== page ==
“Women are sicker; men die quicker.” This familiar quotation suggests that there are gender-related differences related to health. For purposes of this Application, gender-related issues are grouped in three categories: 1) morbidity and mortality rates, 2) health-related behaviors, and 3) treatment by gender by the health care system.
A quick review of health statistics shows that the morbidity (sickness) and mortality (death) rates for specific diseases and other health issues (e.g., violence, mental health problems, homicide) are different for men and women. For example, men are diagnosed with and die from specific cancers (such as, lung cancer and colon cancer) at a higher rate than women. Women are diagnosed with breast cancer at higher rates than men (though more than 2,600 men each year are diagnosed with breast cancer.) When looking at mental health problems, antisocial and avoidant behaviors are more common in men, while borderline disorder, histrionic disorder, and depression are more often seen in women. While this difference in disease and disorder prevalence and mortality is interesting, it would be useful to know why there are differences between men and women.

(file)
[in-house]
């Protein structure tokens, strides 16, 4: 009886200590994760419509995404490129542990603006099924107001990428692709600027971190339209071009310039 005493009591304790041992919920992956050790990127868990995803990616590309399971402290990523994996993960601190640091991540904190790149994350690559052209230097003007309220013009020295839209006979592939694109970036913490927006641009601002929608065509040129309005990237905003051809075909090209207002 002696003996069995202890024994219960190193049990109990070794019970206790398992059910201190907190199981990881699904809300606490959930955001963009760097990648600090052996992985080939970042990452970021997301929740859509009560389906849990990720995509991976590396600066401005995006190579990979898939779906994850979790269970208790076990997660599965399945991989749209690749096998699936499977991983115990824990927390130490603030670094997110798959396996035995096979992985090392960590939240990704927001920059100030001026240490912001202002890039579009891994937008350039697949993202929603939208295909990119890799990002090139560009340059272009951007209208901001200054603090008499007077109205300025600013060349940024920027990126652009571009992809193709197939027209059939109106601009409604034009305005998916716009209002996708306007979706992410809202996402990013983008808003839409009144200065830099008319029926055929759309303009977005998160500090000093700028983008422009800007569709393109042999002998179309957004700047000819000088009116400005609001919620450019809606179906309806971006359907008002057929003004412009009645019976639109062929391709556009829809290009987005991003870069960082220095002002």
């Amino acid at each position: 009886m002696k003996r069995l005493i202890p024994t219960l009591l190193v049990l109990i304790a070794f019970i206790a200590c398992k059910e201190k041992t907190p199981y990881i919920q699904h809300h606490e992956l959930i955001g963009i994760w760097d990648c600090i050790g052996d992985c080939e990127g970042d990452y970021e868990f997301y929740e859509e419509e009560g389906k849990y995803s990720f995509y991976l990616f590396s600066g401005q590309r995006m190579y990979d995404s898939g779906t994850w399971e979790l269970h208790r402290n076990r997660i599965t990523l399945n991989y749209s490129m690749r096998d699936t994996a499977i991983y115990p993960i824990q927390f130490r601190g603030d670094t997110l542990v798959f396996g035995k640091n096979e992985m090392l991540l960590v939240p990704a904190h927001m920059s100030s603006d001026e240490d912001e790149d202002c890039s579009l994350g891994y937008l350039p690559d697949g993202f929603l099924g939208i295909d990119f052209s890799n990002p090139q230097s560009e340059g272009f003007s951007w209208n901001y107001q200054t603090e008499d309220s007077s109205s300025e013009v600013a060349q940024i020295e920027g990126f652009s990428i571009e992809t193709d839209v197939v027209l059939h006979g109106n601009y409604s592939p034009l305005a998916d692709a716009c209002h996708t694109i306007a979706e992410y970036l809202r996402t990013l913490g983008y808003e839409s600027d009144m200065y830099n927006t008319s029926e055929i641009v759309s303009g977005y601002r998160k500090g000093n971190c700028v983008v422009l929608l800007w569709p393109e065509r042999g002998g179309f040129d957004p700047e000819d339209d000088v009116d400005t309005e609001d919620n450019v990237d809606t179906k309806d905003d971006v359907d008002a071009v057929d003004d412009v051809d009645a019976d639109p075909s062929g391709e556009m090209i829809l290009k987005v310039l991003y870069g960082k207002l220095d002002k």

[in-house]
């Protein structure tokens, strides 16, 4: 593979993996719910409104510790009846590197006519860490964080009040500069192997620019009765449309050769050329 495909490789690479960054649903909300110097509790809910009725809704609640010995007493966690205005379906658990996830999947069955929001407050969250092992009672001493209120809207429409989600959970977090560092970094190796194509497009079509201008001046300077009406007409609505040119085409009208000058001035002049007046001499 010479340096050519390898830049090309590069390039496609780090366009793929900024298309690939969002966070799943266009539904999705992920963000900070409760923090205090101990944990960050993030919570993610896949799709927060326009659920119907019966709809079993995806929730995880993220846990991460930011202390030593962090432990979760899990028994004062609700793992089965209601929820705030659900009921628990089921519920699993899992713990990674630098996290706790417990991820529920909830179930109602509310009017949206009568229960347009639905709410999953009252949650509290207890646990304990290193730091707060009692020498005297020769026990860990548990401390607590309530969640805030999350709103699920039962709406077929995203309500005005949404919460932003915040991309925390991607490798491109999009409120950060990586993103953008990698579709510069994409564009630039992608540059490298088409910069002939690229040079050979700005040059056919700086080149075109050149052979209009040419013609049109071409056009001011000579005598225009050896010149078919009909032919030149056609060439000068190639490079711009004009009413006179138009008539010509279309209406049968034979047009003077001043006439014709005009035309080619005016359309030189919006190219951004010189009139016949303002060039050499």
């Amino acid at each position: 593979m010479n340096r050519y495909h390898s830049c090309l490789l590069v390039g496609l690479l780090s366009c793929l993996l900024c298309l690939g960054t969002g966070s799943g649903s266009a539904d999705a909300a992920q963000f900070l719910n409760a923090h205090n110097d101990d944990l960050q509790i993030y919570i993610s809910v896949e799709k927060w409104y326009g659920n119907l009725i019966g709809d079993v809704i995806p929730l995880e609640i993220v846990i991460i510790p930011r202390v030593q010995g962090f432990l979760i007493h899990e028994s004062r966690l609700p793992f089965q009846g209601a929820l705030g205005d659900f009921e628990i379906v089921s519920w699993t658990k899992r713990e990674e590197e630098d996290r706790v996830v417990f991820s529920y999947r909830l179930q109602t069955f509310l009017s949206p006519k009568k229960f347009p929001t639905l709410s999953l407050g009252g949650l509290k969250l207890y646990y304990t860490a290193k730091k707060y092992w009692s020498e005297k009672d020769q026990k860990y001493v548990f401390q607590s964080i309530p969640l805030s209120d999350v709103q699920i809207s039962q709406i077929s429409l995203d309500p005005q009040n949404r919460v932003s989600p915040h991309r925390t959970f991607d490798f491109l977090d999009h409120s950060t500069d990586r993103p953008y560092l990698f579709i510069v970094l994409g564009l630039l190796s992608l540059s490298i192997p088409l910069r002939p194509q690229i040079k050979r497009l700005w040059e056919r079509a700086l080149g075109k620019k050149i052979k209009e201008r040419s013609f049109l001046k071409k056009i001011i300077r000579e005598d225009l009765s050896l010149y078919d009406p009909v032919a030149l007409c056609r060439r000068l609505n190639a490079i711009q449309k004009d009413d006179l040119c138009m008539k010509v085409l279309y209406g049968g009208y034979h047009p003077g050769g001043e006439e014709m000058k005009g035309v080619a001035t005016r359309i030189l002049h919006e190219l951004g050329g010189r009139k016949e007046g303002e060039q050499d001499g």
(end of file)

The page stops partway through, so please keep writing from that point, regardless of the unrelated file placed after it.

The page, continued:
Another area to consider when looking at health and gender is behavior. That is, do men and women behave differently when it comes to health? And what about the “behavior” of the health care system when it comes to gender. Does it treat men and women differently?
Health-related behaviors fall into two basic categories: preventative behaviors and direct health-related behaviors. For example, seeing a physician for an annual check-up and health screening, eating well, exercising, and maintaining low stress levels are preventative behaviors. Engaging in high risk sports and other activities, smoking, working in a dangerous job, and the like are direct health-related behaviors. The reality is that men and women behave differently when it comes to health.
A third health-related factor that may come into play when questioning the gender differences in health issues is how the health care system treats men and women. For example, men and women are screened differently, diagnosed differently, and treated differently for many health problems. There may also be gender bias in the diagnostic tools used for mental health disorders.
To fully understand the gender-related differences in physical and mental health, it is useful to analyze a specific health issue in depth. What are the differences, why are there differences, and what is the impact of these differences? These are common questions in the area of psychology of gender.
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